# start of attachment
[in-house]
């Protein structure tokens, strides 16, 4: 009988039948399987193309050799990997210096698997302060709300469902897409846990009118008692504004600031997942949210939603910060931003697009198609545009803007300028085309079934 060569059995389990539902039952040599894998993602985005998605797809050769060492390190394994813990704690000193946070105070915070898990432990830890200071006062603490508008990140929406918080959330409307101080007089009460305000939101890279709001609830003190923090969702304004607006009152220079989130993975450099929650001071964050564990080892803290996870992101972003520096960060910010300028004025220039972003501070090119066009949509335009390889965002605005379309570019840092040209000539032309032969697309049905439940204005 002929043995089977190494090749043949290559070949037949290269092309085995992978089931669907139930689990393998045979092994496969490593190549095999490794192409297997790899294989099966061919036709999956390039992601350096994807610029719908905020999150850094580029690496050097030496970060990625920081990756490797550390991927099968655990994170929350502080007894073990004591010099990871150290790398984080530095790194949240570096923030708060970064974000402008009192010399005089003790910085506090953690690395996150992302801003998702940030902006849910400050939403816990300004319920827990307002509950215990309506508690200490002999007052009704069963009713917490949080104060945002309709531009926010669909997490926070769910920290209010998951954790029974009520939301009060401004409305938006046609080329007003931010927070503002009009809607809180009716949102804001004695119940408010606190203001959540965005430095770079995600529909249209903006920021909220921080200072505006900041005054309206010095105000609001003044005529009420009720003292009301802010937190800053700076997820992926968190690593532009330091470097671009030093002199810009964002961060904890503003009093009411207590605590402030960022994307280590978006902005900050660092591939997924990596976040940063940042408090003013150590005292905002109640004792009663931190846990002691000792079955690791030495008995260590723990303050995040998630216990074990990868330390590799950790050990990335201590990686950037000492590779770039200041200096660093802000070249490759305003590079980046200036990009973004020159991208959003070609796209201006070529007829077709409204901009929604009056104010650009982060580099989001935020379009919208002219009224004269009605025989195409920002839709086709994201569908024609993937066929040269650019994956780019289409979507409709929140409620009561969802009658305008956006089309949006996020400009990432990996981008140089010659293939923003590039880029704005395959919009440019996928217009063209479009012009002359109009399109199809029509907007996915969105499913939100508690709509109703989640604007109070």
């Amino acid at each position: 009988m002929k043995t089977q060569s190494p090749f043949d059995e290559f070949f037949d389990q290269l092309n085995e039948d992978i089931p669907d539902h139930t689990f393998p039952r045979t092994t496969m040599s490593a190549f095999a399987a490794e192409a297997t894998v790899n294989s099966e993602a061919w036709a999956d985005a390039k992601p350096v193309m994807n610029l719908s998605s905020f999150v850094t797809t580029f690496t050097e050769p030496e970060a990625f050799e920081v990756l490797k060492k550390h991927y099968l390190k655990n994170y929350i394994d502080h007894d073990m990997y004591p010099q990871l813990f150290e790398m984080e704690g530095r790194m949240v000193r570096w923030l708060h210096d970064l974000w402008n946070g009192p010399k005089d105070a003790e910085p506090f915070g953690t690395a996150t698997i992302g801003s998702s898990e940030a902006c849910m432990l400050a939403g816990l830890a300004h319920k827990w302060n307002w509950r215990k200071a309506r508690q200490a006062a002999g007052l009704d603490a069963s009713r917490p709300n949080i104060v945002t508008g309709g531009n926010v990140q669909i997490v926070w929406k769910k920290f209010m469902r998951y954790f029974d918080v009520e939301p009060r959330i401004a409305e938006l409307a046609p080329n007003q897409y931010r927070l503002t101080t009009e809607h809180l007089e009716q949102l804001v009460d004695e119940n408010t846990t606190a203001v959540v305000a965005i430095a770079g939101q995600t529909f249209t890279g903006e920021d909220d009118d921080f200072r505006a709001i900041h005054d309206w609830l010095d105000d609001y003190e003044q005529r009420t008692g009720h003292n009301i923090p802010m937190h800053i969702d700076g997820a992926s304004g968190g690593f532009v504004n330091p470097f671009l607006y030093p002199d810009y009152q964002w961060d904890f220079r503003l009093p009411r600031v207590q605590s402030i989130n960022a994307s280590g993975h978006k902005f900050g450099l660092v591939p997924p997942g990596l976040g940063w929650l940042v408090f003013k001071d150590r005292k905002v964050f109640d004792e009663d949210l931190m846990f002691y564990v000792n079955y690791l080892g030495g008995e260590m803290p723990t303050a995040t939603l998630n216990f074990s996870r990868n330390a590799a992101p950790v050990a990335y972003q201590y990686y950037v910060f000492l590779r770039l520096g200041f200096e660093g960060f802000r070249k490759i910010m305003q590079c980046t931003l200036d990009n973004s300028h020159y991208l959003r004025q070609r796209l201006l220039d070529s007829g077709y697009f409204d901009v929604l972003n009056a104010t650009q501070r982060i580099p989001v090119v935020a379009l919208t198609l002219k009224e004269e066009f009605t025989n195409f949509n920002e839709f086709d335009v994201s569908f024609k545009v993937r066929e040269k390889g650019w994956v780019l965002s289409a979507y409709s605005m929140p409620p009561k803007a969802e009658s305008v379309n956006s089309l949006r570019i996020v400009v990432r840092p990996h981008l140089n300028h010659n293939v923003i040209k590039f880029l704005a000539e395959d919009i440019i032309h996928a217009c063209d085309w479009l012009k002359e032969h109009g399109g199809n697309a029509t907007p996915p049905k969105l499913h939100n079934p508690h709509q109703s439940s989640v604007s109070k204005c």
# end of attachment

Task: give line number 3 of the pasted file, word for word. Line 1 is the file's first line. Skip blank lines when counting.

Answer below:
């Amino acid at each position: 009988m002929k043995t089977q060569s190494p090749f043949d059995e290559f070949f037949d389990q290269l092309n085995e039948d992978i089931p669907d539902h139930t689990f393998p039952r045979t092994t496969m040599s490593a190549f095999a399987a490794e192409a297997t894998v790899n294989s099966e993602a061919w036709a999956d985005a390039k992601p350096v193309m994807n610029l719908s998605s905020f999150v850094t797809t580029f690496t050097e050769p030496e970060a990625f050799e920081v990756l490797k060492k550390h991927y099968l390190k655990n994170y929350i394994d502080h007894d073990m990997y004591p010099q990871l813990f150290e790398m984080e704690g530095r790194m949240v000193r570096w923030l708060h210096d970064l974000w402008n946070g009192p010399k005089d105070a003790e910085p506090f915070g953690t690395a996150t698997i992302g801003s998702s898990e940030a902006c849910m432990l400050a939403g816990l830890a300004h319920k827990w302060n307002w509950r215990k200071a309506r508690q200490a006062a002999g007052l009704d603490a069963s009713r917490p709300n949080i104060v945002t508008g309709g531009n926010v990140q669909i997490v926070w929406k769910k920290f209010m469902r998951y954790f029974d918080v009520e939301p009060r959330i401004a409305e938006l409307a046609p080329n007003q897409y931010r927070l503002t101080t009009e809607h809180l007089e009716q949102l804001v009460d004695e119940n408010t846990t606190a203001v959540v305000a965005i430095a770079g939101q995600t529909f249209t890279g903006e920021d909220d009118d921080f200072r505006a709001i900041h005054d309206w609830l010095d105000d609001y003190e003044q005529r009420t008692g009720h003292n009301i923090p802010m937190h800053i969702d700076g997820a992926s304004g968190g690593f532009v504004n330091p470097f671009l607006y030093p002199d810009y009152q964002w961060d904890f220079r503003l009093p009411r600031v207590q605590s402030i989130n960022a994307s280590g993975h978006k902005f900050g450099l660092v591939p997924p997942g990596l976040g940063w929650l940042v408090f003013k001071d150590r005292k905002v964050f109640d004792e009663d949210l931190m846990f002691y564990v000792n079955y690791l080892g030495g008995e260590m803290p723990t303050a995040t939603l998630n216990f074990s996870r990868n330390a590799a992101p950790v050990a990335y972003q201590y990686y950037v910060f000492l590779r770039l520096g200041f200096e660093g960060f802000r070249k490759i910010m305003q590079c980046t931003l200036d990009n973004s300028h020159y991208l959003r004025q070609r796209l201006l220039d070529s007829g077709y697009f409204d901009v929604l972003n009056a104010t650009q501070r982060i580099p989001v090119v935020a379009l919208t198609l002219k009224e004269e066009f009605t025989n195409f949509n920002e839709f086709d335009v994201s569908f024609k545009v993937r066929e040269k390889g650019w994956v780019l965002s289409a979507y409709s605005m929140p409620p009561k803007a969802e009658s305008v379309n956006s089309l949006r570019i996020v400009v990432r840092p990996h981008l140089n300028h010659n293939v923003i040209k590039f880029l704005a000539e395959d919009i440019i032309h996928a217009c063209d085309w479009l012009k002359e032969h109009g399109g199809n697309a029509t907007p996915p049905k969105l499913h939100n079934p508690h709509q109703s439940s989640v604007s109070k204005c």